• Member, 4th Lok Sabha 1968–1971, Socialist MP from Mandya after a by-poll when sitting MP died in 1967.
  • Member, 5th Lok Sabha 1971–1972, Congress candidate from Mandya
  • Member, Karnataka Legislative Council 1972–1977
  • Minister for Commerce & Industries & Parliamentary Affairs, Government of Karnataka 1972–77
  • Member, 7th Lok Sabha 1980–1984, from Mandya. But lost 1984 Lok Sabha election.
  • Member, Indian Delegation to the United Nations, 1982
  • Union Minister of State for Industry during 1983–1984
  • Union Minister of State for Finance during 1984–1985
  • Member, 9th Karnataka Legislative Assembly 1989–1994
  • Speaker, Karnataka Legislative Assembly 1989–93
  • Delegate to Commonwealth Parliamentary Seminar at Westminster, UK in March 1990
  • Deputy Chief Minister of Karnataka, 1993–1994
  • Elected to Rajya Sabha in April 1996
  • Chief Minister of Karnataka October 1999 – 2004 (MLA from Maddur)[16]
  • Re-elected to Karnataka Legislative Assembly: 2004 (Chamrajpet constituency)
  • Governor, Maharashtra: 2004–2008
  • Member, Rajya Sabha from Karnataka 2008–2014[17]
  • External Affairs Minister, Government of India: 22 May 2009 to 26 October 2012.[18]


  1. ^ a b "S M Krishna resigns ahead of Cabinet reshuffle; Soni, Wasnik too 'offer' to quit". The Times of India. New Delhi. PTI. 26 October 2012. Archived from the original on 3 April 2013. Retrieved 17 January 2013.
  2. ^ "Padma awards: Sudha Murty, S M Krishna, Mulayam Singh Yadav, Zakir Hussain, others honoured". Deccan Herald. 22 March 2023. Retrieved 23 March 2023.
  3. ^ "S.M. Krishna: US-educated, experienced politician". thaindian.com. 22 May 2009. Archived from the original on 7 April 2012. Retrieved 8 August 2016.
  4. ^ "How SM Krishna finally made it". Deccan Herald. 23 May 2009. Retrieved 8 August 2016.
  5. ^ MEGALKERI, BASU (19 April 2013). "NO, THANK YOU, MR SM KRISHNA". talkmag.in. Retrieved 8 August 2016.
  6. ^ "Divya Spandana lashes out!". The Times of India. 4 May 2013. Retrieved 8 August 2016.
  7. ^ "Rajkumar kidnap: The 'perfect script' that will remain a secret". The Hindu. 26 September 2018. Retrieved 5 January 2020.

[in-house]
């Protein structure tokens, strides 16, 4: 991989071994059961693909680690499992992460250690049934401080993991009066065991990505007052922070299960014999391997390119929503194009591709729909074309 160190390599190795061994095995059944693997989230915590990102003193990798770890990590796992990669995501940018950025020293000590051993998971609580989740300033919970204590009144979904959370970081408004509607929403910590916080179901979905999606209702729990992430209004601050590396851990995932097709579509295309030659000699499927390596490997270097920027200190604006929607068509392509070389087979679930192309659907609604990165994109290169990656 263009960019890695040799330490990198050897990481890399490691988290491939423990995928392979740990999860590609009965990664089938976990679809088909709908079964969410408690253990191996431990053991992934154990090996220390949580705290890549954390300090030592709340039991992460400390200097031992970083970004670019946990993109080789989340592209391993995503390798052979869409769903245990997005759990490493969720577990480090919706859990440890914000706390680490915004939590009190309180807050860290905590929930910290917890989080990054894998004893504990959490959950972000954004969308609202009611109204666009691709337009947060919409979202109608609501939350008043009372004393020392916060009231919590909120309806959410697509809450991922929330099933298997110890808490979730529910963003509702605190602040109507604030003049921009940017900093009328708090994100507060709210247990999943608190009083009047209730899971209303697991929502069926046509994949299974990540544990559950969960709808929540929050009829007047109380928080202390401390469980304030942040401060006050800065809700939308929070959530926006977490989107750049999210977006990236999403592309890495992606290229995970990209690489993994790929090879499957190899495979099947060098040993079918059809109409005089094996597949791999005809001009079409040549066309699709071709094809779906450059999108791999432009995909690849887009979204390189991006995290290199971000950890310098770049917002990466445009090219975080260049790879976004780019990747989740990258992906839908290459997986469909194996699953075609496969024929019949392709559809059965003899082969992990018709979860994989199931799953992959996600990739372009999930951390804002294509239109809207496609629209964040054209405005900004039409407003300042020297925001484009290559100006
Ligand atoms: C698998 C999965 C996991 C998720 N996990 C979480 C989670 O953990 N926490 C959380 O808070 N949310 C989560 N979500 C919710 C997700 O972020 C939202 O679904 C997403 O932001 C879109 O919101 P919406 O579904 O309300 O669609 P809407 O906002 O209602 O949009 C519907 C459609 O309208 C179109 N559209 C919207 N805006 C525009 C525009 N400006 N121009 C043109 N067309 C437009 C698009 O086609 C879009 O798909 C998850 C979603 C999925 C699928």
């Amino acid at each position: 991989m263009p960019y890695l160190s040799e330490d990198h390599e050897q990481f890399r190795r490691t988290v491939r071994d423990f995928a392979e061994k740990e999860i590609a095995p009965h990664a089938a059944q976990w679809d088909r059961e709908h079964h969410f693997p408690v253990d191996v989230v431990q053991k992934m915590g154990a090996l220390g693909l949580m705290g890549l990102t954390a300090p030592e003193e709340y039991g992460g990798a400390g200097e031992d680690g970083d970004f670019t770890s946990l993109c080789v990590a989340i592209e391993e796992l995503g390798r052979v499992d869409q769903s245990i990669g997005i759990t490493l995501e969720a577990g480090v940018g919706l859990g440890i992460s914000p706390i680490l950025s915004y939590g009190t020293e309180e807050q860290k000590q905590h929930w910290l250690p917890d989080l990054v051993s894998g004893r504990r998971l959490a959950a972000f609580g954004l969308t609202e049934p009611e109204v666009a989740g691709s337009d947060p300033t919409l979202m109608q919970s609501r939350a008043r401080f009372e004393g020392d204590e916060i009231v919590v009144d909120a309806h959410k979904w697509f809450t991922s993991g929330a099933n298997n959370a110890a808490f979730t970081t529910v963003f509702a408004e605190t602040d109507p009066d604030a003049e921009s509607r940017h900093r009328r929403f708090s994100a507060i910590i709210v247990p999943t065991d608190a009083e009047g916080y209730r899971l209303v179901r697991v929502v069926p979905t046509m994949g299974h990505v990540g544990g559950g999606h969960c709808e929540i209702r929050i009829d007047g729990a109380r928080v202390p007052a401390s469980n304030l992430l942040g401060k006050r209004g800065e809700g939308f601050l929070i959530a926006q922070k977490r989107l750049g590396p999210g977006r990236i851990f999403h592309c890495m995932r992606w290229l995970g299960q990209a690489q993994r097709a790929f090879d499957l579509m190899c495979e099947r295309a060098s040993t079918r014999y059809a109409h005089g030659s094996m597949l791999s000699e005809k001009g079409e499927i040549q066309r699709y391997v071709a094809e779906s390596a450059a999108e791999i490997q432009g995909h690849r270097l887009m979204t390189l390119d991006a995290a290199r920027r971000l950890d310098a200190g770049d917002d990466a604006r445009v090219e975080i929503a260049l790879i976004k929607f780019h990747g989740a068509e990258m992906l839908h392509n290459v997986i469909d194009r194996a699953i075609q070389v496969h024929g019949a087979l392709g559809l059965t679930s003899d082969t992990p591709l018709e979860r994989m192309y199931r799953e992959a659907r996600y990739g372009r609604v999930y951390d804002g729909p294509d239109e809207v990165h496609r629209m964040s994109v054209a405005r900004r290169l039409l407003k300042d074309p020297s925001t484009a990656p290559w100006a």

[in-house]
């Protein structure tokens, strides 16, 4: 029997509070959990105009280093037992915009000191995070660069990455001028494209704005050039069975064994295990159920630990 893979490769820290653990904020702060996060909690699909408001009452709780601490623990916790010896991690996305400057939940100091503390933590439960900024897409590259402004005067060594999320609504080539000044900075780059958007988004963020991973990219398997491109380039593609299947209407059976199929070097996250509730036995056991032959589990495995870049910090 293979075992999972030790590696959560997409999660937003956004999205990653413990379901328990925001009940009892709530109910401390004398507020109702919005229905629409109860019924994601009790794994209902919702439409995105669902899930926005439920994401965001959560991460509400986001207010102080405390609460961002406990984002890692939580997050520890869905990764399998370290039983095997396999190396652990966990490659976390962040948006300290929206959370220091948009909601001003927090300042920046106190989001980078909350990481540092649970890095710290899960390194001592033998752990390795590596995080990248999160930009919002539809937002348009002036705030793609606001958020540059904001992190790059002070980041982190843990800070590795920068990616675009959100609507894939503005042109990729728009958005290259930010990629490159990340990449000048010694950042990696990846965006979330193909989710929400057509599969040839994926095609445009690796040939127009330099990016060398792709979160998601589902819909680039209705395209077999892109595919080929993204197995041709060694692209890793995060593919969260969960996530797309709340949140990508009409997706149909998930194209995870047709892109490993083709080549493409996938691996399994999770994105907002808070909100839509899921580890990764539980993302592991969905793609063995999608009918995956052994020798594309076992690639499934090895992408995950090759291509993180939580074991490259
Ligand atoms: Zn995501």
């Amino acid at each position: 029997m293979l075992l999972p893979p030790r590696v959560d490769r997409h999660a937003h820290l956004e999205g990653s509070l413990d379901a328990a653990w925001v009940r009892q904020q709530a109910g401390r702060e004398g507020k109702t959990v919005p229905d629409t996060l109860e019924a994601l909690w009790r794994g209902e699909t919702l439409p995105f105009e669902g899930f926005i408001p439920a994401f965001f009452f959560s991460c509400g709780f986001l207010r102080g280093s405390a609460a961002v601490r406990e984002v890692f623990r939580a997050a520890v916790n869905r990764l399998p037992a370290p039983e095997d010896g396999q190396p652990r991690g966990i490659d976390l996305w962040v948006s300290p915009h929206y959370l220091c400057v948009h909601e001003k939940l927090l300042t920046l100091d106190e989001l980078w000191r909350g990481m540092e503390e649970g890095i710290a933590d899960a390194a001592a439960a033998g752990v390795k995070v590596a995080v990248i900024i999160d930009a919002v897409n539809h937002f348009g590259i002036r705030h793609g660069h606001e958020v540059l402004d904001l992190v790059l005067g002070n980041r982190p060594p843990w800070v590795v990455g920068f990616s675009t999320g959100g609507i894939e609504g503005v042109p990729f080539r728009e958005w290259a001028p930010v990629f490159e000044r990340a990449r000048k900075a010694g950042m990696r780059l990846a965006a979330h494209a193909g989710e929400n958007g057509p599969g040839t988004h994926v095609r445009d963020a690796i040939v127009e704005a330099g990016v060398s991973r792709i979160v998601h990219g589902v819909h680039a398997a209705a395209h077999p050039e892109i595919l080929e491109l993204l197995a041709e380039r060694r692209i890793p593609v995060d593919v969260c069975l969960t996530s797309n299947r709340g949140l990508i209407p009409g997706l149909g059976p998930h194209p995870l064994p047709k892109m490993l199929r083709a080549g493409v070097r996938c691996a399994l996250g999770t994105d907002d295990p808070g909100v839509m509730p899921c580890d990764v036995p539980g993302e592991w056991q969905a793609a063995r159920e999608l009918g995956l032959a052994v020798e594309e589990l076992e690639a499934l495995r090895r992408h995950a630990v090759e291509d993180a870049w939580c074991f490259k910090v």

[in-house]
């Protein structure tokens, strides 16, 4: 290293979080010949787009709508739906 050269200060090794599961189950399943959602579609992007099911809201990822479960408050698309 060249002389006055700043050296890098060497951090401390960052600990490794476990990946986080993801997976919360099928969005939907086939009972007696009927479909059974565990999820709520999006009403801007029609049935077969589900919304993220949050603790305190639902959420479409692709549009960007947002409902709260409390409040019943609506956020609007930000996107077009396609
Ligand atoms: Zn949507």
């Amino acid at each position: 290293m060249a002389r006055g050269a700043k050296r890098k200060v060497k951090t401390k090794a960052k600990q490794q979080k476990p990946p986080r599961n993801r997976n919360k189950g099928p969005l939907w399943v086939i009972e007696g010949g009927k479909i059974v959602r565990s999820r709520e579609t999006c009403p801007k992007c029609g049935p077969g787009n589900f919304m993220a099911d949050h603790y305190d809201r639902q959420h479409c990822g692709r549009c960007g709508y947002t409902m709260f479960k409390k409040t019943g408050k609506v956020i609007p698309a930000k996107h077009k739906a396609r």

8. ^ "Bengaluru: JD(S) objects to reference to Deve Gowda in Krishna's book". Daiji World. 26 December 2019. Retrieved 5 January 2020.
  9. ^ "HD Deve Gowda wished to join Congress twice, reveals SM Krishna's book". New Indian Express. 29 December 2019. Retrieved 5 January 2020.
  10. ^ "S. M. Krishna quits as Governor", The Hindu, 6 March 2008.
  11. ^ "Krishna resignation accepted, Jamir in charge of State", Sify.com, 6 March 2008.
  12. ^ "Krishna to pay a two-day visit to Tajikistan from tomorrow". The Times of India. 1 July 2012. Archived from the original on 26 January 2013.
  13. ^ "Krishna quits, rejig to focus on youth". Hindustan Times. New Delhi. 26 October 2012. Archived from the original on 13 December 2012. Retrieved 17 January 2013.
  14. ^ "Veteran leader S.M. Krishna quits Congress". Livemint. 30 January 2017. Retrieved 22 March 2017.
  15. ^ Hebbar, Nistula (22 March 2017). "S.M. Krishna joins BJP". The Hindu. ISSN 0971-751X. Retrieved 14 March 2020.
  16. ^ "Maddur Assembly Constituency Election Result - Legislative Assembly Constituency".
  17. ^ "member profile".
  18. ^ "Detail profile – Archive Site of National Portal of India". Govt. of India.

External links[edit]

Political offices
Preceded by
Deputy Chief Minister of Karnataka
Succeeded by
Preceded by Chief Minister of Karnataka
Succeeded by
Preceded by Governor of Maharashtra
Succeeded by
Preceded by Minister of External Affairs
Succeeded by